One of the biggest fears we have for our grandparents, our parents, and our lovers is the onset of Alzheimer’s. As we age, we start to become more forgetful. We can’t remember where we threw our keys or why we just walked to the kitchen. It’s normal. But still, we’re sensitive to our loved ones forgetting our conversations or failing to recall what they did last weekend. We’re constantly on watch as they grow old, worrying that age will bring the harrowing dementia with it. And these fears don’t go unwarranted; the following are statistics reported by the Alzheimer’s Association:
- Every 66 seconds, someone in the United States develops Alzheimer’s.
- Since 2000, deaths from the disease have increased by 89%.
- 1 in 10 people age 65 and older has Alzheimer’s
- 1 in 3 seniors dies with Alzheimer’s or another form of dementia.
- Alzheimer’s and other dementias will cost the nation $259 billion this year.
These are certainly troubling figures, but guess what—there’s good news: our distant relatives are looking better than ever because a new study suggests genes related to Alzheimer’s disease, as well as asthma and high cholesterol, are being “weeded out” by natural selection.
Researchers at Cambridge and Colombia studied the genes of 60,000 Americans and 150,000 Britons and found that genetic variations connected to the aforementioned illnesses weren’t as common in those who lived longer. They then connected the dots: people who live longer obviously have a better chance of passing on their genes than do people who die fairly young, which means genes related to good health triumph over time. Ultimately, the research suggests that in order to adapt to humans’ changing lifestyles, natural selection is helping us out by removing negative traits like these from the gene pool.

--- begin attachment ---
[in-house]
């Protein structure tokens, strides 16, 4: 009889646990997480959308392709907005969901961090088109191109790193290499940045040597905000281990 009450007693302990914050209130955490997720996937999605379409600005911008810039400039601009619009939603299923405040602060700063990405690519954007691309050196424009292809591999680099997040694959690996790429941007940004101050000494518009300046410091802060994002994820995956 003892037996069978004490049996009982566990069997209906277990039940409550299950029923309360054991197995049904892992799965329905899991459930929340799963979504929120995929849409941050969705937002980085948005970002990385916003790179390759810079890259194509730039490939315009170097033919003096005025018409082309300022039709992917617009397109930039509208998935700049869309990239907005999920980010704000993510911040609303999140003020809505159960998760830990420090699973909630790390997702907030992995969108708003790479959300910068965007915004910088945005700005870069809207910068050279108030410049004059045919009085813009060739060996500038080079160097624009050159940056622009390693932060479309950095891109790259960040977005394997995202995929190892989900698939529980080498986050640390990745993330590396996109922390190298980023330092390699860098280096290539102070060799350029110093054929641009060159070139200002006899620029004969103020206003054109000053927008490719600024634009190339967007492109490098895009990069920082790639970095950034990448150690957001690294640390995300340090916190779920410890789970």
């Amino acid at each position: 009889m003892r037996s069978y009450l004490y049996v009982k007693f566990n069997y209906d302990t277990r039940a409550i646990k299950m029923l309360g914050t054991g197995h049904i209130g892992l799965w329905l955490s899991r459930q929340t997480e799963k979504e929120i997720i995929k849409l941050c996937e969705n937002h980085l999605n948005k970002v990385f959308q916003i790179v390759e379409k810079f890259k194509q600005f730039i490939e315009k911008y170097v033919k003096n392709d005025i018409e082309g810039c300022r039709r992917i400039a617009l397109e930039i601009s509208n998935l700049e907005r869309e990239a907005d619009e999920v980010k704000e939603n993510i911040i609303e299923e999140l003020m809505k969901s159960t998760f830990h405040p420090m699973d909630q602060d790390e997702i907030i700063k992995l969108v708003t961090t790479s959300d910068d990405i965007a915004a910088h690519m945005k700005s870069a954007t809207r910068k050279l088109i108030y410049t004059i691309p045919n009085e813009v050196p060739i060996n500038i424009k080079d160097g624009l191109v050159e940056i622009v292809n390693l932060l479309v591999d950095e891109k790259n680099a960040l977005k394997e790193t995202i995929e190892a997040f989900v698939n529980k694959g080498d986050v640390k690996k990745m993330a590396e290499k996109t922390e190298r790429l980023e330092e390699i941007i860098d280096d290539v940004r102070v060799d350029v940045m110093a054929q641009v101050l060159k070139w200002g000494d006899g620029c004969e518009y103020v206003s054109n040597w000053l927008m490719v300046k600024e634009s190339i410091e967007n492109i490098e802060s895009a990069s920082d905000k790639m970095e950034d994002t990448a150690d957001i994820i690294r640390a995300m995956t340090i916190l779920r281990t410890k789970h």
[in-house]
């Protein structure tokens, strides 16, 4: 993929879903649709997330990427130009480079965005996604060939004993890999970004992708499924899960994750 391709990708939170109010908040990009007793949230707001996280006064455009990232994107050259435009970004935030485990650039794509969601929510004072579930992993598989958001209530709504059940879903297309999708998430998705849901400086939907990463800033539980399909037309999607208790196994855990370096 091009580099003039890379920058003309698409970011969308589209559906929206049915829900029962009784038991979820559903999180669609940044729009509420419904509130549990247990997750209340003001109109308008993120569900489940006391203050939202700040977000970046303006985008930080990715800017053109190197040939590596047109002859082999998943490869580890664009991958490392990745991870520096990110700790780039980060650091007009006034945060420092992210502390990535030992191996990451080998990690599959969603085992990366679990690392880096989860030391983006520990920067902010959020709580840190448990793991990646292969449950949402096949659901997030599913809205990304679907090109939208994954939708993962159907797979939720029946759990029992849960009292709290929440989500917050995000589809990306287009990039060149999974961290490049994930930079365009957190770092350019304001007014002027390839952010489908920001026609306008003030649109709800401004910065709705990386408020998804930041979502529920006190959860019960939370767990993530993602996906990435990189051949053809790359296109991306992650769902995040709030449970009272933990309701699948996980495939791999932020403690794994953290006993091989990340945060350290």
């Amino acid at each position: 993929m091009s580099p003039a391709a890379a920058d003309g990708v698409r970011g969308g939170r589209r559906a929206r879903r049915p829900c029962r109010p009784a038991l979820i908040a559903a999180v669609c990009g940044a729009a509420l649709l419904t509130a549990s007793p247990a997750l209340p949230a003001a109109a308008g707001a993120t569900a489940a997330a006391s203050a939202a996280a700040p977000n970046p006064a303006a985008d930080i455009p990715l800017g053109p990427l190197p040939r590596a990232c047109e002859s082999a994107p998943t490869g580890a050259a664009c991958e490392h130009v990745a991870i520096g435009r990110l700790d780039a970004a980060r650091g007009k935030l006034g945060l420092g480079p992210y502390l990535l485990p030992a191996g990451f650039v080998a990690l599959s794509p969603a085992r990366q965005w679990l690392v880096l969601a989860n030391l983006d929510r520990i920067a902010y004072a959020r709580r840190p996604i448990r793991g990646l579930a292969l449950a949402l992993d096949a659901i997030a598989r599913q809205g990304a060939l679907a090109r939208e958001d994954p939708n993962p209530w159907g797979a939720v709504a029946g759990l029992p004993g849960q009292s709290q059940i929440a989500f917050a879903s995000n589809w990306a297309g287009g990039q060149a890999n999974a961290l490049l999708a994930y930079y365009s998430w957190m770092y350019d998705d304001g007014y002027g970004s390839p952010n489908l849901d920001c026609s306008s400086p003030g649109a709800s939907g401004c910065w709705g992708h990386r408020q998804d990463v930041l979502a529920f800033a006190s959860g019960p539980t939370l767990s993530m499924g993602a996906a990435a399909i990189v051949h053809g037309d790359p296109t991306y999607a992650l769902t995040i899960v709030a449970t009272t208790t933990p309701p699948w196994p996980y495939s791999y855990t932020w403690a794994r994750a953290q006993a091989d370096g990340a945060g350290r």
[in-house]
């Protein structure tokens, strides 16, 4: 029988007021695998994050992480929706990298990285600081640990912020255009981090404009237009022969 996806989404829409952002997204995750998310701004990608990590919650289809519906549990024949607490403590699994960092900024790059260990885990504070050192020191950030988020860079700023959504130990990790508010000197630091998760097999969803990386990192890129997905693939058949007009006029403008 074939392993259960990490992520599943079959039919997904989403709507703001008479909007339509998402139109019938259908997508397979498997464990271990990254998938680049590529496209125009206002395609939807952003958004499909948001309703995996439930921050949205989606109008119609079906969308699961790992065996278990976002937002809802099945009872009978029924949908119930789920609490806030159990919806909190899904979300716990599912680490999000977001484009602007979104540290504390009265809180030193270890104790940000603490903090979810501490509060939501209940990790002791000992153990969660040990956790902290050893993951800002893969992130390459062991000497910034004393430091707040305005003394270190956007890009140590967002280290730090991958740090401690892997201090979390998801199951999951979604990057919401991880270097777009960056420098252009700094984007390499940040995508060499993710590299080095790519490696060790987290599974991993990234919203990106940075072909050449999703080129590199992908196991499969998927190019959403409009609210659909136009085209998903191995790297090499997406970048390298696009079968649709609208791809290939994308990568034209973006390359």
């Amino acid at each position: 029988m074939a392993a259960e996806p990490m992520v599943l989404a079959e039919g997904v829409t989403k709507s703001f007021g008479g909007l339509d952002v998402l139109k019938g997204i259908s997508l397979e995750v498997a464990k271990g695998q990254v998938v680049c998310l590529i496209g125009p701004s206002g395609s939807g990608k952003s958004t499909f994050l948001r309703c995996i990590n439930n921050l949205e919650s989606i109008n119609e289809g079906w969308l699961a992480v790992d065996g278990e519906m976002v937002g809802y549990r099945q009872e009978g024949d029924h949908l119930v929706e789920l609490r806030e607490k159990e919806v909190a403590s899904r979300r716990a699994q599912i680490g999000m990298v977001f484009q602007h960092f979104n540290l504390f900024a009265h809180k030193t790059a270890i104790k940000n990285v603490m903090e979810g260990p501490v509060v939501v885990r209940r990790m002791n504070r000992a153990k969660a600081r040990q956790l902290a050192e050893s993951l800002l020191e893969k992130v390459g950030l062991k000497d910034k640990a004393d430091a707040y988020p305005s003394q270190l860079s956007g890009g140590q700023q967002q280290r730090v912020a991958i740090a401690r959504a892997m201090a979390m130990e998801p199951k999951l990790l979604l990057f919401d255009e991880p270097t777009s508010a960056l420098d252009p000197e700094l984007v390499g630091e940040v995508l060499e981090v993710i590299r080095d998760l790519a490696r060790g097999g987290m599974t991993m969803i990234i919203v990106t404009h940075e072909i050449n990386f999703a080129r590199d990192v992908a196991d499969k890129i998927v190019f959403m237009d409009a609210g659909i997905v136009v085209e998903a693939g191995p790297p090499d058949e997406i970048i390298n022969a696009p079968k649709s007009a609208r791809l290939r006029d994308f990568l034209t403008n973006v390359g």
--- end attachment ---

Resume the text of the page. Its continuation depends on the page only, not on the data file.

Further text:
Joseph Pickrell, one of the authors of the study, anticipated some might be skeptical of the “subtle signal”, but assures the world that the team has found “genetic evidence that natural selection is happening in modern human populations.” And in alignment with their findings, illnesses like Alzheimer’s could be completely extinguished from the human species within the next few thousand years.
The team’s research revealed a couple other notable discoveries: people who were experiencing puberty later in life (due to their genetics) as well as those who waited longer to have their first kid were living longer. According to them, a single year’s delay in puberty lowered the death rate by 3-4%, and a single year’s delay in child-bearing brought the death rate down 6%.
So, if these scientists and this study are right, we won’t have to worry about our very distant relatives developing Alzheimer’s, asthma, and high cholesterol. And it might even be a good idea to write them a little note, advising them to postpone having kids for at least another year, to really secure your family line; besides, they’re never too young or old for their great, great, great, great, great grandparent’s guidance.